Humor in the stories is both through dialogue (especially the skeleton and the rag creature) and visually. And speaking of the visuals, while I’m no judge of art in and of itself, I thoroughly enjoyed the richness of Hatke’s background detail in more rich panels of an urban street, a junkyard, and the like. Otherwise, the art seemed clear and lively to me. Best I can say is I responded well to it.
I’ve spent a lot of time bemoaning how little I’ve enjoyed the graphic novels/comics I’ve read over the years, including many of award-winning or highly hyped ones. Just a year or so ago I wondered in a review if I maybe just am the wrong person. But since then (and with a lot of help from Brad), I’ve discovered a few that I’ve thoroughly enjoyed, and while Zita is more geared to YA and less rich than those several (Daytripper, Saga), it goes in that category as well. Highly recommended, all three (and here’s hoping he writes some more, though it ends well).
Zita the Spacegirl is one of those perfect YA science fiction stories that you wish had been written years ago so you could have read it as a kid — which means that you’re gonna want to get this book in the hands of a child in your life. Just make sure you get a chance to read it first.
The story begins when Zita and her friend find a strange object that has fallen from space — a square, hand-held device with a big, red button on it. Just imagine what you’d do: Would you press that button? Guess what the young child Zita does? That’s right — she presses the button. Instantly, a door of light opens before her and the arms — tentacles? — of a strange creature reach into our world and grab Zita’s friend. Zita runs away in terror to think about what she’s just seen and what she should do.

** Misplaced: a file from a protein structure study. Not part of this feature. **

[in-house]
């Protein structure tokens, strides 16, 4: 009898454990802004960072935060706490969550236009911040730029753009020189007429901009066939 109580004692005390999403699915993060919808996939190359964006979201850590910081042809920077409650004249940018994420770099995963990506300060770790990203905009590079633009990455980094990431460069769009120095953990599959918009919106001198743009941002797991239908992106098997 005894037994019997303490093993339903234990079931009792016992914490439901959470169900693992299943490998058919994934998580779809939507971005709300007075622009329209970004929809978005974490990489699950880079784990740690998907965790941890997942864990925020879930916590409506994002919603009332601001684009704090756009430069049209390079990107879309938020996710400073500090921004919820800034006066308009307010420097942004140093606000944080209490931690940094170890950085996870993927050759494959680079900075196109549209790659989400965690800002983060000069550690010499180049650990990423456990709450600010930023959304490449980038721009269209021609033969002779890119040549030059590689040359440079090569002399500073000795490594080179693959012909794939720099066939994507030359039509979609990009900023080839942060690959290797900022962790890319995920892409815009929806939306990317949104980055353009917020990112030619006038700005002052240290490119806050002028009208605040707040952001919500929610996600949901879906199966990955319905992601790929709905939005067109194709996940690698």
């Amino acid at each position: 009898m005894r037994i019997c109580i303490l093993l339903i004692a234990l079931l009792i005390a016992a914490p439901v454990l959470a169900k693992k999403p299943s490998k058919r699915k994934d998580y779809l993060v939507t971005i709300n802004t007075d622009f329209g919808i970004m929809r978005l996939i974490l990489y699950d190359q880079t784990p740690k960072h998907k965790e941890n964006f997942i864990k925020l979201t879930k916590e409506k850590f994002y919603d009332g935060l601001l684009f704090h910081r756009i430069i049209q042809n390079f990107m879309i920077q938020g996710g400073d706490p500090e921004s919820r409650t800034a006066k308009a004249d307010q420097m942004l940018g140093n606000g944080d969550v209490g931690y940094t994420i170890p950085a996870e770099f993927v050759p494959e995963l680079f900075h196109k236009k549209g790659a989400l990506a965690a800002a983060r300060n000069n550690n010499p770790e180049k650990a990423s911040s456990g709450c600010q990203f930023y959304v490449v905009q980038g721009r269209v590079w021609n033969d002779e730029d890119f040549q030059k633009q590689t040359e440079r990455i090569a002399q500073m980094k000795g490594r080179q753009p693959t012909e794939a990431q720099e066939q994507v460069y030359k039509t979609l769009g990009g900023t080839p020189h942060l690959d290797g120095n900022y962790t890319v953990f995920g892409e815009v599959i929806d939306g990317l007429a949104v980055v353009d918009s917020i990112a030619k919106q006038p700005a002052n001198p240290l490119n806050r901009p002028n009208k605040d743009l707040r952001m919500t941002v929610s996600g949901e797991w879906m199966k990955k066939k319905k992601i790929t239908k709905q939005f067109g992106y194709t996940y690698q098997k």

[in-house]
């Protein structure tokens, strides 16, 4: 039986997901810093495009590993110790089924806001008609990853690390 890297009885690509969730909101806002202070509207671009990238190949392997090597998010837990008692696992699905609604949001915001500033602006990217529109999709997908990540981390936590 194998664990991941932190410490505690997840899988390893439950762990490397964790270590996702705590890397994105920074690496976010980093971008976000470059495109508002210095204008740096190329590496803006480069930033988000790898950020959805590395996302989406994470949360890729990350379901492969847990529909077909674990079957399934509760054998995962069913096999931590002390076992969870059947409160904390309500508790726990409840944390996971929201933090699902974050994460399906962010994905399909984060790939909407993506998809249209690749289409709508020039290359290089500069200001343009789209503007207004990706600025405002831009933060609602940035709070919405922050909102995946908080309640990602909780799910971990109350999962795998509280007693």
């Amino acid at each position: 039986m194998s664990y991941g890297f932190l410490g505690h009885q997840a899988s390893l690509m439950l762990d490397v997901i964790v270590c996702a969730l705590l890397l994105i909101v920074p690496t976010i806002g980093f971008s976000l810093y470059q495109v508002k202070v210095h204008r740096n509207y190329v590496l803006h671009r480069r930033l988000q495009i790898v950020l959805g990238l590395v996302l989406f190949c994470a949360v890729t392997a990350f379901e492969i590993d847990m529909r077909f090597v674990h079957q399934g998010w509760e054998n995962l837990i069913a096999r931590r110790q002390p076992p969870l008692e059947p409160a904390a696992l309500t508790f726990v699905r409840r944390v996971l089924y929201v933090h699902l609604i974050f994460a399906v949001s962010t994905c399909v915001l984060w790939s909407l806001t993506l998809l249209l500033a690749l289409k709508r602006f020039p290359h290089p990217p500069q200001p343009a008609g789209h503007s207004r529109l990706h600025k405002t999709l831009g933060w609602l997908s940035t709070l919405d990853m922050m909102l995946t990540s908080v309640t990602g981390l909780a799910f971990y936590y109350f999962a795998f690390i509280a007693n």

As you’d expect, she goes to talk to her parents and spends the rest of the book waiting for her parents to figure out some way to save her friend. She is then reunited with her friend at the end of the comic. They live happily ever after.
You don’t really believe a word of that, do you? Like many great adventures written for children, we never see the main character’s parents or any other adults on earth, and the young child must take on adult responsibilities. Zita decides she is to blame for her friend’s kidnapping, and therefore she must fix everything. And why not since she’s got the mysterious device? So she presses the red button once again, and steps into her adventure.
In this review, I can’t begin to do justice to Hatke’s vivid imagination in coming up with such a wide variety of creatures and machines and inhabitants of the world Zita enters. Some seem kind but are dangerous, some are boisterous but benign, and still others threaten her before becoming her closest allies. In this world we finally see adults, but they are strange and unpredictable and difficult to judge.
The story’s tension is created by several factors other than the unpredictability of those she encounters: First, she soon realizes getting back to earth is not going to be easy. Secondly, to make her being stranded even more frightening, Zita realizes that everyone is abandoning the planet because it’s about to be destroyed by an approaching asteroid. And she can’t find her friend or get off the planet herself. Finally, she finds out that the recusing her friend will require a major mission dependent upon her finding new friends and building a team on a strange planet.
Zita the Spacegirl is a delight. As you can tell, I highly recommend it. The dialogue is funny, the art is stunning, and the plot is compelling. Your kids will love it. Both my children — 8 and 11 — enjoyed it and the second volume. The third volume comes out in less than two months. Even though it’s a continuing story and you’ll want to find out what happens next, unlike some comics and novels in a series, it has enough closure to give a sense of satisfaction as you come to the final page. Do not pass this book up.